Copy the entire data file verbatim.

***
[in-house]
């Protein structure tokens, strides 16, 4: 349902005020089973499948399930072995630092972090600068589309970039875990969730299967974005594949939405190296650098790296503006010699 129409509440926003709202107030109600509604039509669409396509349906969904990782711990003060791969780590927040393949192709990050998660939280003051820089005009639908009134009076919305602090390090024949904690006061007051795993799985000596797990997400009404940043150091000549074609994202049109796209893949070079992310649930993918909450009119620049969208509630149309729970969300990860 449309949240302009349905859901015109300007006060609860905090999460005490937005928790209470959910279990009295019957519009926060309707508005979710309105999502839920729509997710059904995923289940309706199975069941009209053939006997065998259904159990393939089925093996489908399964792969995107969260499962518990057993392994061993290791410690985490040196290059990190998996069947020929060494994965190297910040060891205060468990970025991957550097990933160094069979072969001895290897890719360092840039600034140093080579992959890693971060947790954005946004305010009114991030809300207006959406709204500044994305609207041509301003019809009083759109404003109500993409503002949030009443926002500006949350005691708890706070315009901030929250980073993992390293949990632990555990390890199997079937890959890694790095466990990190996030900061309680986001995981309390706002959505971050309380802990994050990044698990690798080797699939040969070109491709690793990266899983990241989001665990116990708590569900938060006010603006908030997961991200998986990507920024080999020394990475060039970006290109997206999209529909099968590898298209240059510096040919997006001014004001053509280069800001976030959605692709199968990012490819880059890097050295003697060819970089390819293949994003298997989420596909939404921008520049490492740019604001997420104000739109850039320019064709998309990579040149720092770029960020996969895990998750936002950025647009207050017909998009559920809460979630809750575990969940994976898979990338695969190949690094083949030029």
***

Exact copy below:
[in-house]
């Protein structure tokens, strides 16, 4: 349902005020089973499948399930072995630092972090600068589309970039875990969730299967974005594949939405190296650098790296503006010699 129409509440926003709202107030109600509604039509669409396509349906969904990782711990003060791969780590927040393949192709990050998660939280003051820089005009639908009134009076919305602090390090024949904690006061007051795993799985000596797990997400009404940043150091000549074609994202049109796209893949070079992310649930993918909450009119620049969208509630149309729970969300990860 449309949240302009349905859901015109300007006060609860905090999460005490937005928790209470959910279990009295019957519009926060309707508005979710309105999502839920729509997710059904995923289940309706199975069941009209053939006997065998259904159990393939089925093996489908399964792969995107969260499962518990057993392994061993290791410690985490040196290059990190998996069947020929060494994965190297910040060891205060468990970025991957550097990933160094069979072969001895290897890719360092840039600034140093080579992959890693971060947790954005946004305010009114991030809300207006959406709204500044994305609207041509301003019809009083759109404003109500993409503002949030009443926002500006949350005691708890706070315009901030929250980073993992390293949990632990555990390890199997079937890959890694790095466990990190996030900061309680986001995981309390706002959505971050309380802990994050990044698990690798080797699939040969070109491709690793990266899983990241989001665990116990708590569900938060006010603006908030997961991200998986990507920024080999020394990475060039970006290109997206999209529909099968590898298209240059510096040919997006001014004001053509280069800001976030959605692709199968990012490819880059890097050295003697060819970089390819293949994003298997989420596909939404921008520049490492740019604001997420104000739109850039320019064709998309990579040149720092770029960020996969895990998750936002950025647009207050017909998009559920809460979630809750575990969940994976898979990338695969190949690094083949030029």